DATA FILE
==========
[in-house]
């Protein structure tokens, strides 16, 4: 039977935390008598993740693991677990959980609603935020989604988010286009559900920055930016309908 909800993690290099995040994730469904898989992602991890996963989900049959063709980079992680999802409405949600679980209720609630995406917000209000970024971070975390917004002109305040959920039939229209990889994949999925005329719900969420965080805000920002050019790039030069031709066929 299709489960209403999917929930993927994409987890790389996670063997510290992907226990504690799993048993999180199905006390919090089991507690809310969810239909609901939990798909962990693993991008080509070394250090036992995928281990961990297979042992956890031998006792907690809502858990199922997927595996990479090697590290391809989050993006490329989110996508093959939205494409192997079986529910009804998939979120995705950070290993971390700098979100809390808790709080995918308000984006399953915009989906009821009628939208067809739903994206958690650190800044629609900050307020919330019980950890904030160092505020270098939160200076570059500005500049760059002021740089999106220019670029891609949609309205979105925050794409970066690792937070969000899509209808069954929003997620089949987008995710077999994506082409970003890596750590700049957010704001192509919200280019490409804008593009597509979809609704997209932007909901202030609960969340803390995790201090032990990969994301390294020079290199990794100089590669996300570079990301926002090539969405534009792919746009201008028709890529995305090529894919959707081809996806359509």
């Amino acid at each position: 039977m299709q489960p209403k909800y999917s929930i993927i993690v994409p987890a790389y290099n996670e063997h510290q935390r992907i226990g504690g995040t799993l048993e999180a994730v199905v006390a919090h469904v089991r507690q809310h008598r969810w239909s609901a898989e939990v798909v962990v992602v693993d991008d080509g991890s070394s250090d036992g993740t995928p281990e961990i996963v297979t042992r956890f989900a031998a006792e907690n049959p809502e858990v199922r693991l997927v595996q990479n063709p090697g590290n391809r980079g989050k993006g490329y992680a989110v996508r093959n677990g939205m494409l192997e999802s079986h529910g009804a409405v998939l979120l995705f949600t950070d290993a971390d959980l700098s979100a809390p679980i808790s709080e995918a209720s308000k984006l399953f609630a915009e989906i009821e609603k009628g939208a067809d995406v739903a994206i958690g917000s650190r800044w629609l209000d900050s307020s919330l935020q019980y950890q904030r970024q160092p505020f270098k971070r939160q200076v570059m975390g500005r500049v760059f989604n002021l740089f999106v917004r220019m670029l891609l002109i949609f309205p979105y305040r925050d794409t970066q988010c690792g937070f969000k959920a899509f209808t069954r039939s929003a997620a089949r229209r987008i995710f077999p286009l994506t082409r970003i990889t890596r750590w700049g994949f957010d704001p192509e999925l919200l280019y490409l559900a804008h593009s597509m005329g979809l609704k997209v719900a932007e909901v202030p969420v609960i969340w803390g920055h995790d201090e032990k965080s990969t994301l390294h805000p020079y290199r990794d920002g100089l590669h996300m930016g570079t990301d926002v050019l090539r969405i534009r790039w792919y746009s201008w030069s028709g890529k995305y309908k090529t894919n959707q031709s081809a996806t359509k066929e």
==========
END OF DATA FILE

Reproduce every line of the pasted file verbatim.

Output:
[in-house]
């Protein structure tokens, strides 16, 4: 039977935390008598993740693991677990959980609603935020989604988010286009559900920055930016309908 909800993690290099995040994730469904898989992602991890996963989900049959063709980079992680999802409405949600679980209720609630995406917000209000970024971070975390917004002109305040959920039939229209990889994949999925005329719900969420965080805000920002050019790039030069031709066929 299709489960209403999917929930993927994409987890790389996670063997510290992907226990504690799993048993999180199905006390919090089991507690809310969810239909609901939990798909962990693993991008080509070394250090036992995928281990961990297979042992956890031998006792907690809502858990199922997927595996990479090697590290391809989050993006490329989110996508093959939205494409192997079986529910009804998939979120995705950070290993971390700098979100809390808790709080995918308000984006399953915009989906009821009628939208067809739903994206958690650190800044629609900050307020919330019980950890904030160092505020270098939160200076570059500005500049760059002021740089999106220019670029891609949609309205979105925050794409970066690792937070969000899509209808069954929003997620089949987008995710077999994506082409970003890596750590700049957010704001192509919200280019490409804008593009597509979809609704997209932007909901202030609960969340803390995790201090032990990969994301390294020079290199990794100089590669996300570079990301926002090539969405534009792919746009201008028709890529995305090529894919959707081809996806359509």
């Amino acid at each position: 039977m299709q489960p209403k909800y999917s929930i993927i993690v994409p987890a790389y290099n996670e063997h510290q935390r992907i226990g504690g995040t799993l048993e999180a994730v199905v006390a919090h469904v089991r507690q809310h008598r969810w239909s609901a898989e939990v798909v962990v992602v693993d991008d080509g991890s070394s250090d036992g993740t995928p281990e961990i996963v297979t042992r956890f989900a031998a006792e907690n049959p809502e858990v199922r693991l997927v595996q990479n063709p090697g590290n391809r980079g989050k993006g490329y992680a989110v996508r093959n677990g939205m494409l192997e999802s079986h529910g009804a409405v998939l979120l995705f949600t950070d290993a971390d959980l700098s979100a809390p679980i808790s709080e995918a209720s308000k984006l399953f609630a915009e989906i009821e609603k009628g939208a067809d995406v739903a994206i958690g917000s650190r800044w629609l209000d900050s307020s919330l935020q019980y950890q904030r970024q160092p505020f270098k971070r939160q200076v570059m975390g500005r500049v760059f989604n002021l740089f999106v917004r220019m670029l891609l002109i949609f309205p979105y305040r925050d794409t970066q988010c690792g937070f969000k959920a899509f209808t069954r039939s929003a997620a089949r229209r987008i995710f077999p286009l994506t082409r970003i990889t890596r750590w700049g994949f957010d704001p192509e999925l919200l280019y490409l559900a804008h593009s597509m005329g979809l609704k997209v719900a932007e909901v202030p969420v609960i969340w803390g920055h995790d201090e032990k965080s990969t994301l390294h805000p020079y290199r990794d920002g100089l590669h996300m930016g570079t990301d926002v050019l090539r969405i534009r790039w792919y746009s201008w030069s028709g890529k995305y309908k090529t894919n959707q031709s081809a996806t359509k066929e």